Bethlehem Central High School, winter 2012.
continued The district faced a similar shortfall last year of about $4.4 million, a figure that included the use of $1.7 million in reserve funds. Officials are still unsure how much, if any, reserve funds will be used to bridge the new gap.
Any additional cuts would most likely have to come from programming and extracurriculars to maintain an appropriate student-to-teacher ratio, officials said.
“We're OK for now, but it’s like tension in a rubber band that's stretched as far as it can be,” Douglas said.
Bethlehem Central school board members also unanimously voted in January to allow two propositions to go before the public in March on bonding for facilities upgrades and a new turf athletic field.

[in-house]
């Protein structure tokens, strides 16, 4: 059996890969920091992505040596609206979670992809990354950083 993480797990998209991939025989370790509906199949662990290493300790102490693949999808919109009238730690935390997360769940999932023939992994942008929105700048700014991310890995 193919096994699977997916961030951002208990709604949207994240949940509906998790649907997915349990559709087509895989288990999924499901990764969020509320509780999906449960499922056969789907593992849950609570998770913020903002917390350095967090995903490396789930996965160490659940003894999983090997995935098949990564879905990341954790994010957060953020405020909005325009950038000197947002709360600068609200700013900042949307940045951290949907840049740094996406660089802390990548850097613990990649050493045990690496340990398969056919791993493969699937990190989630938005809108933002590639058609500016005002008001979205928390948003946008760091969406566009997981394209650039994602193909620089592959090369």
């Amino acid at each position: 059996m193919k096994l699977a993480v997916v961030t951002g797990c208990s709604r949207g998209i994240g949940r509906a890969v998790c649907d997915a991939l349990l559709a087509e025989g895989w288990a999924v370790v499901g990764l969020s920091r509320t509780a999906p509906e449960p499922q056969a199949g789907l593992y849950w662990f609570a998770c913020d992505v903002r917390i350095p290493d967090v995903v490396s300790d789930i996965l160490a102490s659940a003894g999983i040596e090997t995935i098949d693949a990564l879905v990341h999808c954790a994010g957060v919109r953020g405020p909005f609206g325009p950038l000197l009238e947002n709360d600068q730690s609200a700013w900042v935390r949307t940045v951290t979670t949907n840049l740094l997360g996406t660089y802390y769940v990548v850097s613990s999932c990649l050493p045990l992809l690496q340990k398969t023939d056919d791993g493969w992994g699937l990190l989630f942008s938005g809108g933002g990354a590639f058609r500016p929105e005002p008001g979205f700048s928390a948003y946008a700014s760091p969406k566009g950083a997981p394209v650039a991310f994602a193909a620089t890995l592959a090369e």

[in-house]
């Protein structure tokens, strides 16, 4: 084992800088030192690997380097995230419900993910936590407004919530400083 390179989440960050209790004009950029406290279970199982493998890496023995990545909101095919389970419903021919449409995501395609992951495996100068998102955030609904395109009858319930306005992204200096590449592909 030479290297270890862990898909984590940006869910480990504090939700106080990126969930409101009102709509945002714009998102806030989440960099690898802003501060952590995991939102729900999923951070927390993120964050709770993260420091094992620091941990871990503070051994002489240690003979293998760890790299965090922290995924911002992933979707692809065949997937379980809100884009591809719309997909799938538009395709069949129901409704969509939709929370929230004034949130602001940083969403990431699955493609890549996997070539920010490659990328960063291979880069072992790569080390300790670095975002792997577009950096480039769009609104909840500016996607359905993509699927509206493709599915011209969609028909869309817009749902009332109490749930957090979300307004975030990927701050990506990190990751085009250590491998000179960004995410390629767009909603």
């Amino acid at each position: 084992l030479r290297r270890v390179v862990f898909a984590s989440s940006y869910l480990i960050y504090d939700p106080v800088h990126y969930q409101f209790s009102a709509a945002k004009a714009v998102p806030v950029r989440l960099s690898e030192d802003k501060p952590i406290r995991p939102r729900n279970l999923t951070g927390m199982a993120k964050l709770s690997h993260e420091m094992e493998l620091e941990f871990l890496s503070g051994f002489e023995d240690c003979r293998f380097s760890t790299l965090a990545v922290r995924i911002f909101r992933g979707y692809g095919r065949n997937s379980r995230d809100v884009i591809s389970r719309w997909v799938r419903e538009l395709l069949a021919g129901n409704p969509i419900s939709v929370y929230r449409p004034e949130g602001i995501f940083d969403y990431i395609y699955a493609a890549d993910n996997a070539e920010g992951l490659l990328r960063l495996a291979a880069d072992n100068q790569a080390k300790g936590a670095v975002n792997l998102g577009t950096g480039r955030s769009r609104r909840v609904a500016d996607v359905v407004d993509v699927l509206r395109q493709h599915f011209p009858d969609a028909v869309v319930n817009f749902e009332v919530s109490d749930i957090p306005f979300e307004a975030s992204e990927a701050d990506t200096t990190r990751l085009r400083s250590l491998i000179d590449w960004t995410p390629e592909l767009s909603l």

The facilities upgrades stand at about $20.2 million, with athletic turf costs at about $3.5 million. If the field proposition were not passed by the public, upgrades and drainage repairs would still be made to the existing grass playing field. If both proposals were passed, annual taxes would rise by about $20 for a home valued at $100,000 over the 20-year life of the bonds.
Any tax increases from the bond would be on top of those expected for the 2013-14 budget.
The district is now asking parents, town residents and staff to advocate along with the district for mandate relief and a return to previous state aid levels.
“You can see that the numbers don't add up and that's why our communities need to finally rally and say enough is enough,” Douglas said.
The next meeting about the budget will take place on Wednesday, Feb. 27, and will focus on operations, maintenance and athletics.